The larger the hydrocarbon: - The _____ _______ it flows The ______ its boiling point The _____ volatile it is. The _____ ________ it ignites Less easily Higher Less Less volatile
Crude oil can be separated into different ____________ (parts) by _____________ ______________. Fractions Fractional distillation
What are biofuels? Fuels that are produced from plant material such as sugar.
Alkanes: Are the carbon atoms in the chain linked by single carbon-carbon bonds, or double carbon-carbon bonds? Are they saturated or unsaturated? What is the general formula? Alkanes: Single carbon-carbon bonds Saturated General formula: CnH2n+2
Alkenes: Are the carbon atoms in the chain linked by single carbon-carbon bonds, or double carbon-carbon bonds? Are they saturated or unsaturated? What is the general formula? Alkenes: Double carbon-carbon bonds Unsaturated General formula: CnH2n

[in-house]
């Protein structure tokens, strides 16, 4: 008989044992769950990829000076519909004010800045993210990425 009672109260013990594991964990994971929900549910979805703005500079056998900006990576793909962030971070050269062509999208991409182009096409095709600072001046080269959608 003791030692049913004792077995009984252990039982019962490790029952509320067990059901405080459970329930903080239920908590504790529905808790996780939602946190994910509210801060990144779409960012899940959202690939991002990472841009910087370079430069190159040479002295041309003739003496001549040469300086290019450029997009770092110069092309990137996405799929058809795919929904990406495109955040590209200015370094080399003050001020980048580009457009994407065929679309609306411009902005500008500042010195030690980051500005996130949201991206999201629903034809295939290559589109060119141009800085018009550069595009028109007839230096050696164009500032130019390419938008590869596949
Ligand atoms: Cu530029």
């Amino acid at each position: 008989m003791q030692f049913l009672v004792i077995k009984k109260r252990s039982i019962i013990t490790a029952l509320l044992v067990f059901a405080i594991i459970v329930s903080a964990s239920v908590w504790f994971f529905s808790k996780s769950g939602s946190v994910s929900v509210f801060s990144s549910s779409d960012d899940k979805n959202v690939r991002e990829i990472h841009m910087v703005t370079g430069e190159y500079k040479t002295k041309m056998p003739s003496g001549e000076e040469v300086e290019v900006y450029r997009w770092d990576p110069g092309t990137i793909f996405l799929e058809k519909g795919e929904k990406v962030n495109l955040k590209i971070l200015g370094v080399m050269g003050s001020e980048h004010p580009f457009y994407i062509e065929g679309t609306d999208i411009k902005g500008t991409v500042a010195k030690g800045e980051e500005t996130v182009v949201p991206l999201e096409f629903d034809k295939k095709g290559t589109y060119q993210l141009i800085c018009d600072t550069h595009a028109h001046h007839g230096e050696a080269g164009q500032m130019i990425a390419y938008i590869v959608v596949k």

How are longer-chain hydrocarbons broken down into shorter, more useful hydrocarbons? A process known as cracking.
What does cracking involve? - Heating the hydrocarbons until their vaporise. - Passing the vapour over a hot catalyst (or mixed with steam)
How can alcohol (ethanol) be produced from ethene? Ethene + steam --Phosphoric acid--> Ethanol
Which type of hydrocarbon is used for making polymers? Alkenes, because they are unsaturated
What is the general formula for polymerisation?
What is the chemical test for alkenes? Add bromine water; It turns from orange to colourless (is decolourised).
What is the name given to the small molecules that join together to form polymers? Monomers
How can the oil from plants be extracted? - By pressing (crushing) them - Distillation
Vegetable oils contain ________ carbon-carbon bonds, so they are ______________. Double Unsaturated
What is the name given to the process that raises the melting point of an oil by removing some of/all of its carbon-carbon bonds? Hydrogenation